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Whom the vision, with aspect black as This morning, in the fulness of thy heart, jet,

Thou wast so, far beyond thine art ! Mastered again; and its hand of ice

III. Held her heart crushed, as in a vice! “Paul, be not sad ! 'Tis a holiday;

Now rings the bell, nine times reverTo-morrow put on thy doublet gay!

berating, But leave me now for a while alone.”

And the white daybreak, stealing up

the sky, Away, with a hop and a jump, went Paul,

Sees in two cottages two maidens And, as he whistled along the hall,

waiting, Entered Jane, the crippled crone.

How differently! “Holy Virgin! what dreadful heat! Queen of a day, by flatterers caressed, I am faint andweary,and out of breath!

The one puts on her cross and crown, But thou art cold, -art chill as death

Decks with a huge bouquet her breast, My little friend! what ails thee,

And flaunting, fluttering up and down, sweet?"

Looks at herself, and cannot rest. “Nothing! I heard them singing home The other, blind, within her little the bride;

room, And, as I listened to the song,

Has neither crown nor flower's perI thought my turn would come ere

fume; long,

But in their stead for something gropes Thou knowest it is at Whitsuntide.

apart Thy cards forsooth can never lie, That in a drawer's recess doth lie, To me such joy they prophesy, And, 'neath her bodice of bright scarlet Thy skill shall be vaunted far and wide

dye, When they behold him at my side. Convulsive clasps it to her heart.

And poor Baptiste, what sayest thou?
It must seem long to him ;---methinks I The one, fantastic, light as air,

'Mid kisses ringing,
see him now !”
Jane, shuddering, her hand doth

And joyous singing,

Forgets to say her morning prayer! press: “Thy love I cannot all approve; The other, with cold drops upon her We must not trust too much to happi

brow,

Joins her two hands, and kneels upon Go, pray to God, that thou mayst love

the floor, him less!”

And whispers, as her brother opes the "The more I pray, the more I love !

door, It is no sin, for God is on my side!

O God! forgive me now!” It was enough; and Jane no more replied.

And then the orphan, young and blind,

Conducted by her brother's hand, Now to all hope her heart is barred

Towards the church, through paths and cold;

unscanned, But to deceive the beldame old She takes a sweet, contented air;

With tranquil air, her way doth wind. Speaks of

weather or of fair, Odours of laurel, making her faint and At every word the maiden smiles !

pale, Thus the beguiler she beguiles;

Round her at times exhale, So that, departing at the evening's close, And in the sky as yet no sunny ray, She may be saved ! she

But brumal vapours gray. nothing knows !

Near that castle, fair to see, Poor Jane, the cunning sorceress! Crowded with sculptures old, in every Now that thou wouldst, thou art no

part, prophetess!

Marvels of nature and of art,

ness;

She says,

And proud of its name of high Crushes the laurel near the house imdegree,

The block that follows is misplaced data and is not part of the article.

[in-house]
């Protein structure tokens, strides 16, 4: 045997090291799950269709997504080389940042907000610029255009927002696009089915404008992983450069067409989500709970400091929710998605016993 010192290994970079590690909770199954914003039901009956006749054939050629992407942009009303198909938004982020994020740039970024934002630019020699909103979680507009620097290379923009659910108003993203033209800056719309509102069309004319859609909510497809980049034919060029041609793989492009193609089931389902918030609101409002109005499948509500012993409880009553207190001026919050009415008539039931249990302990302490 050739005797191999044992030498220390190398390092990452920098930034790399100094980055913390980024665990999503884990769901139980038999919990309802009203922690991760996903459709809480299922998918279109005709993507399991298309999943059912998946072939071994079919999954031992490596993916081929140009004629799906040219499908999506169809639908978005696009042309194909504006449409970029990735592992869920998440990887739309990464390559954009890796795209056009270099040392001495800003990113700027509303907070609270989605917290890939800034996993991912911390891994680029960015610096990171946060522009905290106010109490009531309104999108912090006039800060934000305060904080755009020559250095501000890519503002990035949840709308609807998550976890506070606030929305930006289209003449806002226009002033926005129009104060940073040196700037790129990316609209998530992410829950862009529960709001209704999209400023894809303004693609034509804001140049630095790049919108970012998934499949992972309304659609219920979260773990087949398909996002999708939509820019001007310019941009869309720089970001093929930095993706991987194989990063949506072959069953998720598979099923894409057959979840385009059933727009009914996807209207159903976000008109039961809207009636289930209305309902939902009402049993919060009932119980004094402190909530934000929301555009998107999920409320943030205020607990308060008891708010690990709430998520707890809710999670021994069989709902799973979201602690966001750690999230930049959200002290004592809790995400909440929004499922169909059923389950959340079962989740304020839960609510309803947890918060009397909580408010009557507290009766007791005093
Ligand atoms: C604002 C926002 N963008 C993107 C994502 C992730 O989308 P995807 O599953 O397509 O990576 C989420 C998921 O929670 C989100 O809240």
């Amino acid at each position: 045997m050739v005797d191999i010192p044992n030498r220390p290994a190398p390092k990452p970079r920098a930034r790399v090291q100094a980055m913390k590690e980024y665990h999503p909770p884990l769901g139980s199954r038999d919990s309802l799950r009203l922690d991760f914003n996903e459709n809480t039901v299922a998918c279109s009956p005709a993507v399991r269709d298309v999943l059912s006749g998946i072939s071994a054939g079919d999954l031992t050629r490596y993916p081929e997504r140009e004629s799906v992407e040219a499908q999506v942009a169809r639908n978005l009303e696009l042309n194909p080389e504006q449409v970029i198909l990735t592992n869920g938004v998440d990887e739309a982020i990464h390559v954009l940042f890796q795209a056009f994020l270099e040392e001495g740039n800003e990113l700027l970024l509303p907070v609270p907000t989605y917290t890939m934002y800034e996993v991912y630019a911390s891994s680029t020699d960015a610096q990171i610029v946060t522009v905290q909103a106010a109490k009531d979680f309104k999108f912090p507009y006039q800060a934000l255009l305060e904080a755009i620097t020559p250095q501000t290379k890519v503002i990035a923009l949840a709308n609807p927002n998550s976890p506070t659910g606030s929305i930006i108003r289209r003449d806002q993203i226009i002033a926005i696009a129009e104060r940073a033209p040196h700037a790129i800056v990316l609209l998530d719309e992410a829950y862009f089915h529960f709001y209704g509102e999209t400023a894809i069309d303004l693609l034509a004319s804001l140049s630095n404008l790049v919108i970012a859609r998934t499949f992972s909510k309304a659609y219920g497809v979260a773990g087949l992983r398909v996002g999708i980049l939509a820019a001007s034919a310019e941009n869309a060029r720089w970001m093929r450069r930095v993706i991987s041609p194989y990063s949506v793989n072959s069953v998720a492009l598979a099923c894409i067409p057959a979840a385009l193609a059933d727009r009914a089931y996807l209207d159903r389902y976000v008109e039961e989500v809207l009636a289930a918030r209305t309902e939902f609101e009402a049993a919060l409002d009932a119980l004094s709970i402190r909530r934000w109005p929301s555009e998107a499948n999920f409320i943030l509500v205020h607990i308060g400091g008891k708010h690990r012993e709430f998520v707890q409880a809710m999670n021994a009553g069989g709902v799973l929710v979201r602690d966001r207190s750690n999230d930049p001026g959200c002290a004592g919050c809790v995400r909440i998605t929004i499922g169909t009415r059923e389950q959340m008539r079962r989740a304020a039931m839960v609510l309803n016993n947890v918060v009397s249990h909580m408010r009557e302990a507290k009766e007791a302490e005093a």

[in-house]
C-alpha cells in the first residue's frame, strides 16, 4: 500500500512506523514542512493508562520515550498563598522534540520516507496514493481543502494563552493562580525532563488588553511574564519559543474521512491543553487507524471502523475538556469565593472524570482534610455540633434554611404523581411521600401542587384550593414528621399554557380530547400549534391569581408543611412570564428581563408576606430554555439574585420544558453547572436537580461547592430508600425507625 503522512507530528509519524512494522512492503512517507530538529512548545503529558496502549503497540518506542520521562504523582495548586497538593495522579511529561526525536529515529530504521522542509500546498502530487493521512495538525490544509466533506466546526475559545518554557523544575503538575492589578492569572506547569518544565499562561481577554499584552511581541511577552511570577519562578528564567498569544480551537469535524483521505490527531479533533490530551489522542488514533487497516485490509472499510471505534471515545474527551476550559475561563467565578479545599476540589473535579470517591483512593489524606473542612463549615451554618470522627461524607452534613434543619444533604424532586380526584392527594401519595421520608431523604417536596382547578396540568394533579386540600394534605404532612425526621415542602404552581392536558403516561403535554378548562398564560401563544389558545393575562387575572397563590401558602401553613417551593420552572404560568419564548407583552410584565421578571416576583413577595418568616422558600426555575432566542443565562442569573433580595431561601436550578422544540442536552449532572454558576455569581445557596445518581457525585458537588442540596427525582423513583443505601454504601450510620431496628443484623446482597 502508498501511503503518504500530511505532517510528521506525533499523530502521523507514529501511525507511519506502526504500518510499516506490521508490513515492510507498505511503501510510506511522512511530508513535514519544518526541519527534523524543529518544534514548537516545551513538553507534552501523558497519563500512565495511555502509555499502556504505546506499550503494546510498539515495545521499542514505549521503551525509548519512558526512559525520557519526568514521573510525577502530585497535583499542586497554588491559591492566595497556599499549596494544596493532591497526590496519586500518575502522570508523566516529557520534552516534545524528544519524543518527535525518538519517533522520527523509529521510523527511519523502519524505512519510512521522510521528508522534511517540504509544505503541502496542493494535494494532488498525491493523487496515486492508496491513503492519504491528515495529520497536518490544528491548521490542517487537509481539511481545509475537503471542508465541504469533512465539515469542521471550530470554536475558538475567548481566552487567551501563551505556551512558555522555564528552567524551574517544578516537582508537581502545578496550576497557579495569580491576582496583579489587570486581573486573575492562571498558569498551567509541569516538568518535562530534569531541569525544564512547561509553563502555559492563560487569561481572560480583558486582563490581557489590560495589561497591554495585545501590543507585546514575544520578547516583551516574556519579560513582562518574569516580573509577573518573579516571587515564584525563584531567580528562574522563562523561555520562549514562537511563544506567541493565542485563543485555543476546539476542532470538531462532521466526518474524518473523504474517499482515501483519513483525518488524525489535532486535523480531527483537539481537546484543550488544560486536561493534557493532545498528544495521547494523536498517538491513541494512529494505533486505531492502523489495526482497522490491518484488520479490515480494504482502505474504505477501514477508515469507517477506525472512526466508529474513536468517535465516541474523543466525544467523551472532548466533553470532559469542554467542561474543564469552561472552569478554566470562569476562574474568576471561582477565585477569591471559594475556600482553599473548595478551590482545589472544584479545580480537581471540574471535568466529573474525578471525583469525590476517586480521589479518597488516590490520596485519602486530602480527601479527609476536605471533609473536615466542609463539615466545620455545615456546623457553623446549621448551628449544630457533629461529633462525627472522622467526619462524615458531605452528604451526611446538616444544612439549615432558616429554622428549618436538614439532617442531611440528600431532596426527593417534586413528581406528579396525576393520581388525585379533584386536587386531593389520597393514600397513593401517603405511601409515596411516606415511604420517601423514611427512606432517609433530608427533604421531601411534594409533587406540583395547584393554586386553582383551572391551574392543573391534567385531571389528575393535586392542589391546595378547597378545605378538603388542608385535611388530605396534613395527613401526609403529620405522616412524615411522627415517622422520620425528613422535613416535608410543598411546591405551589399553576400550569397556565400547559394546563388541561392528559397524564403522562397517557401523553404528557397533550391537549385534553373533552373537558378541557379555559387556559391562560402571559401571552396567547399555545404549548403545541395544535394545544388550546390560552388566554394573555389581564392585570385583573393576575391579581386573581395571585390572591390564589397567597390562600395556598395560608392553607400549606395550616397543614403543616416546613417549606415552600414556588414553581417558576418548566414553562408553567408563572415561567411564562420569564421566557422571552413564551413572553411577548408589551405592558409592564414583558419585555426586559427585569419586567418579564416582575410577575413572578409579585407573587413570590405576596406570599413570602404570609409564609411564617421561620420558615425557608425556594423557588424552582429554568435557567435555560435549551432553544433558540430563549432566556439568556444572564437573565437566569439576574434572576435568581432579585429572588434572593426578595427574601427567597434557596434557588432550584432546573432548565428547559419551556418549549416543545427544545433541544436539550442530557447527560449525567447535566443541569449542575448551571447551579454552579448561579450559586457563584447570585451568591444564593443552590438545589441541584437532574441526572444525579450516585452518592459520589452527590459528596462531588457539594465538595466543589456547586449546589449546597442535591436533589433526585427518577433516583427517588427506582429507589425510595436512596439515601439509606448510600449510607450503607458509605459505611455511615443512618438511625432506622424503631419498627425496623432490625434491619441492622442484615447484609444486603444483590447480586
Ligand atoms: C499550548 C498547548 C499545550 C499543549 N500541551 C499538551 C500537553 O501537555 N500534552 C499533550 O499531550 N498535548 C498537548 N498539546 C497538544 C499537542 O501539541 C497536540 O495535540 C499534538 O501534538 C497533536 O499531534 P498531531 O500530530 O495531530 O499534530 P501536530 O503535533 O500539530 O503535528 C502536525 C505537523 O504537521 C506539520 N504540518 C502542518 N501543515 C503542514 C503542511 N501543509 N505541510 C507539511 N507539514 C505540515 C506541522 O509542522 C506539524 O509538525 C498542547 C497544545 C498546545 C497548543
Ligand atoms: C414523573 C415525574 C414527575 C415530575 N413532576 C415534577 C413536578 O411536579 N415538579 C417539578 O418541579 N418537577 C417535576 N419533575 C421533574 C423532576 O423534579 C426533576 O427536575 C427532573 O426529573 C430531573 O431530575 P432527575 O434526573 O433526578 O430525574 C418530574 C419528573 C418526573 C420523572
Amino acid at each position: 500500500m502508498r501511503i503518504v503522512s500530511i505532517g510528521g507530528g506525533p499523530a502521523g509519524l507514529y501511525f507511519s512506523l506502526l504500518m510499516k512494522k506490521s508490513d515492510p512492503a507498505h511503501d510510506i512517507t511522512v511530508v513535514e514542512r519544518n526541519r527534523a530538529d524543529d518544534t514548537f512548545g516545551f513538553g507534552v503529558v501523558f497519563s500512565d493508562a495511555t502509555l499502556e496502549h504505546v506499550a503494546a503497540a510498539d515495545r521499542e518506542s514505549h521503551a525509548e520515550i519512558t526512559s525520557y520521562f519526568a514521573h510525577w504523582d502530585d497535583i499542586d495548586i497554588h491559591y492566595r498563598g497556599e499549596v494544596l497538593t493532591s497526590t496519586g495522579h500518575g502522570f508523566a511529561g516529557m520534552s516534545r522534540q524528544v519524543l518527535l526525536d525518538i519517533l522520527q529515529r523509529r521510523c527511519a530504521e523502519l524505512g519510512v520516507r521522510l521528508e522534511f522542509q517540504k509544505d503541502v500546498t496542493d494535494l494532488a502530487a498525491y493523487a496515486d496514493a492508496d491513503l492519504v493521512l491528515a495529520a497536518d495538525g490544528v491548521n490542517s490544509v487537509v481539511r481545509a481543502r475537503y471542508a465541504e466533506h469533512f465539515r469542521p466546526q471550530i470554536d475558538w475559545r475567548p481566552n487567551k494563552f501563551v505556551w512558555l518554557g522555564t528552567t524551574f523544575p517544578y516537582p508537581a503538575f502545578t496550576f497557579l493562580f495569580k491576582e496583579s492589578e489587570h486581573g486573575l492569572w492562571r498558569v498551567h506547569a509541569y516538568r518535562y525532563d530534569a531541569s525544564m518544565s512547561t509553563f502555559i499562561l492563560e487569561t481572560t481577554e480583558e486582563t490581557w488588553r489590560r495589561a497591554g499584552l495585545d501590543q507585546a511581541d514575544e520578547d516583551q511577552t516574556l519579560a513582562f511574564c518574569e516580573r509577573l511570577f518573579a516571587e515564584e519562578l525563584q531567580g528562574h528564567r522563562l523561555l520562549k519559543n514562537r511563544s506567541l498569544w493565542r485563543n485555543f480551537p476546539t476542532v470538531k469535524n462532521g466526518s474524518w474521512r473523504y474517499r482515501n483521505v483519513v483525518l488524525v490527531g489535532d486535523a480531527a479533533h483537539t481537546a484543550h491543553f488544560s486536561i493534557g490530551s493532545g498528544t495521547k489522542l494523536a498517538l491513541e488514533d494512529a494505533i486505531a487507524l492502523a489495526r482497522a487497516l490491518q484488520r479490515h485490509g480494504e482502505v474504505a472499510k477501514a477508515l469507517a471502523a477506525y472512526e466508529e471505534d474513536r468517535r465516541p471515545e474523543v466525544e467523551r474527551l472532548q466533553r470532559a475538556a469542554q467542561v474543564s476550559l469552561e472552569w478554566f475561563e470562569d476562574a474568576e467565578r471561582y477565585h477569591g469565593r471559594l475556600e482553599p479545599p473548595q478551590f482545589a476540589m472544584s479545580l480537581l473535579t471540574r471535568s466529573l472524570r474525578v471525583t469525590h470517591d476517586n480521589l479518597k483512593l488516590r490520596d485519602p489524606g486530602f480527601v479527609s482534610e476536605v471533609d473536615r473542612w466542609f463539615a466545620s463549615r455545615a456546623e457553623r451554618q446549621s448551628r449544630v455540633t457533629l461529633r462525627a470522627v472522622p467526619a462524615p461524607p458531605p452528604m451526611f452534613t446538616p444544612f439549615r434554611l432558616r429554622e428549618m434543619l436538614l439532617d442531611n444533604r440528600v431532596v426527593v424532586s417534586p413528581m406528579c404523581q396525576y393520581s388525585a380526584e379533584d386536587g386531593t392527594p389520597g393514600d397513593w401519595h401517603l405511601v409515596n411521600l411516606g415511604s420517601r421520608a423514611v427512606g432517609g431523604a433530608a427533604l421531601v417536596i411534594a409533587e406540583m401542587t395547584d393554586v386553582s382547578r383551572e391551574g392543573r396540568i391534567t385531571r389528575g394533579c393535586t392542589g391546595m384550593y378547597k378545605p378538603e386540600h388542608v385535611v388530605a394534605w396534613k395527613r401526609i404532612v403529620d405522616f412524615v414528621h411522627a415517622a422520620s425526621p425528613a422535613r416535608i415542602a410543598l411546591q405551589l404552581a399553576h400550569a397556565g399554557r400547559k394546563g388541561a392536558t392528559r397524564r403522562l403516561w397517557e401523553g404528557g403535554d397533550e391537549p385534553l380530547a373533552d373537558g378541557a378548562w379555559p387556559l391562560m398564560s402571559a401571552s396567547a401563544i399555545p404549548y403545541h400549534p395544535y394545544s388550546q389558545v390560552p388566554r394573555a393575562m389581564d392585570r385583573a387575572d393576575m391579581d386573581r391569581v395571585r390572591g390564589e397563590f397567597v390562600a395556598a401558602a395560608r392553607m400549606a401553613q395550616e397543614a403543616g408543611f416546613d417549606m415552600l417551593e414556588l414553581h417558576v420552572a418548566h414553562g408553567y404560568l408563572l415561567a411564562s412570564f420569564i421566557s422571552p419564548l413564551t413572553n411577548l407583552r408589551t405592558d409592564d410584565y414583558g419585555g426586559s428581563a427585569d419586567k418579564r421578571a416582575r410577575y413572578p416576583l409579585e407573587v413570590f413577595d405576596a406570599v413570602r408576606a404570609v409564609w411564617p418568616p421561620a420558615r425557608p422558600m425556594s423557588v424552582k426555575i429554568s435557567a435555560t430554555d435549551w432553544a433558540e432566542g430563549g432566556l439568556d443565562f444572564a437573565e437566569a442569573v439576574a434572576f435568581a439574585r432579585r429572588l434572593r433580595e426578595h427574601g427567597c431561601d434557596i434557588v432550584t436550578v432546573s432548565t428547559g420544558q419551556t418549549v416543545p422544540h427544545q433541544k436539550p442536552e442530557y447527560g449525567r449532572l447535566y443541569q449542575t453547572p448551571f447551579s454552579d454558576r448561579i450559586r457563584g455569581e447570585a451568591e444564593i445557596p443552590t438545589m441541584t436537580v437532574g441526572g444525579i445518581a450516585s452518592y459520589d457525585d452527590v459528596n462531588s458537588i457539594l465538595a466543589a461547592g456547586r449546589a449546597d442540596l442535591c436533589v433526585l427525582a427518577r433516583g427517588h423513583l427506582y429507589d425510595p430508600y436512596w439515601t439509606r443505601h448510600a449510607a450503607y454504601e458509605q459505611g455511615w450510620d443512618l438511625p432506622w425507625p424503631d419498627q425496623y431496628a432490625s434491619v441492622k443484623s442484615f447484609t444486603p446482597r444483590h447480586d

mortal, A little chapel, almost bare

And with her head, as Paul talks on At the base of the rock is builded

again, there;

Touches the crown of filigrane All glorious that it lifts aloof,

Suspended from the low-arched Above each jealous cottage roof,

portal, Its sacred summit, swept by autumn No more restrained, no more afraid, gales,

She walks, as for a feast arrayed, And its blackened steeple high in And in the ancient chapel's sombre night air,

They both are lost to sight. Round which the osprey screams and

At length the bell, sails.

With booming sound,

Sends forth, resounding round, “Paul, lay thy noisy rattle by!”

Its hymeneal peal o'er rock and down Thus Margaret said. “Where are we?

the dell. we ascend!”

It is broad day, with sunshine and “Yes; seest thou not our journey's

with rain; end?

And yet the guests delay not long, Hearest not the osprey from the belfry

For soon arrives the bridal train, cry?

And with it brings the village The hideous bird, that brings ill luck,

throng. we know ! Dost thou remember when our father

In sooth, deceit maketh no mortal gay, said,

For lo! Baptiste on this triumphant day,

Mute as an idiot, sad as yester-morning, The night we watched beside his bed, 'O daughter, I am weak and low;

Thinks only of the beldame's words of Take care of Paul; I feel that I am

warning dying!'

And Angela thinks of her cross, I wis; And thou, and he, and I, all fell to

To be a bride is all! The pretty lisper crying?

Feels her heart swell to hear all round Then on the roof the osprey screamed

her whisper, aloud;

“How beautiful ! how beautiful she is !” And here they brought our father in his But she must calm that giddy head, shroud.

For already the Mass is said ; There is his grave; there stands the At the holy table stands the priest ; cross we set;

The wedding ring is blessed; Baptiste Why dost thou clasp me so, dear Mar

receives it; garet?

Ere on the finger of the bride he leaves it, Come in! The bride will be here soon: He must pronounce one word at least ! Thou tremblest! O my God! thou art 'Tis spoken ; and sudden at the groomsgoing to swoon !”

man's side She could no more,-the blind girl, “'Tis he!” a well-known voice has cried. weak and weary !

And while the wedding-guests all hold A voice seemed crying from that grave

their breath, so dreary,

Opes the confessional, and the blind “What wouldst thou do, my daughter?”

girl, see! -and she started;

“Baptiste," she said, “since thou hast And quick recoiled, aghast, faint

wished my death, hearted;

As holy water be my blood for thee !" But Paul, impatient, urges ever more And calmly in the air a knife susHer steps towards the open door ;

pended! And when, beneath her feet, the un- Doubtless her guardian angel near happy maid

attended,

For anguish did its work so well,
That,ere the fatal stroke descended,

Lifeless she fell !
At eve, instead of bridal verse,
The De Profundis filled the air ;
Decked with flowers a single hearse
To the churchyard forth they bear;
Village girls in robes of snow
Follow, weeping as they go;

Nowhere was a smile that day, No, ah no! for each one seemed to

say :" The roads shall mourn and be veiled

in gloom, So fair a corpse shall leave its home! Should mourn and should weep, ah,

well-away! So fair a corpse

shall

pass to-day!”

Nuns in frigid cells
At this holy tide,

For want of something else, Christmas songs at times have tried.

Let us by the fire

Ever higher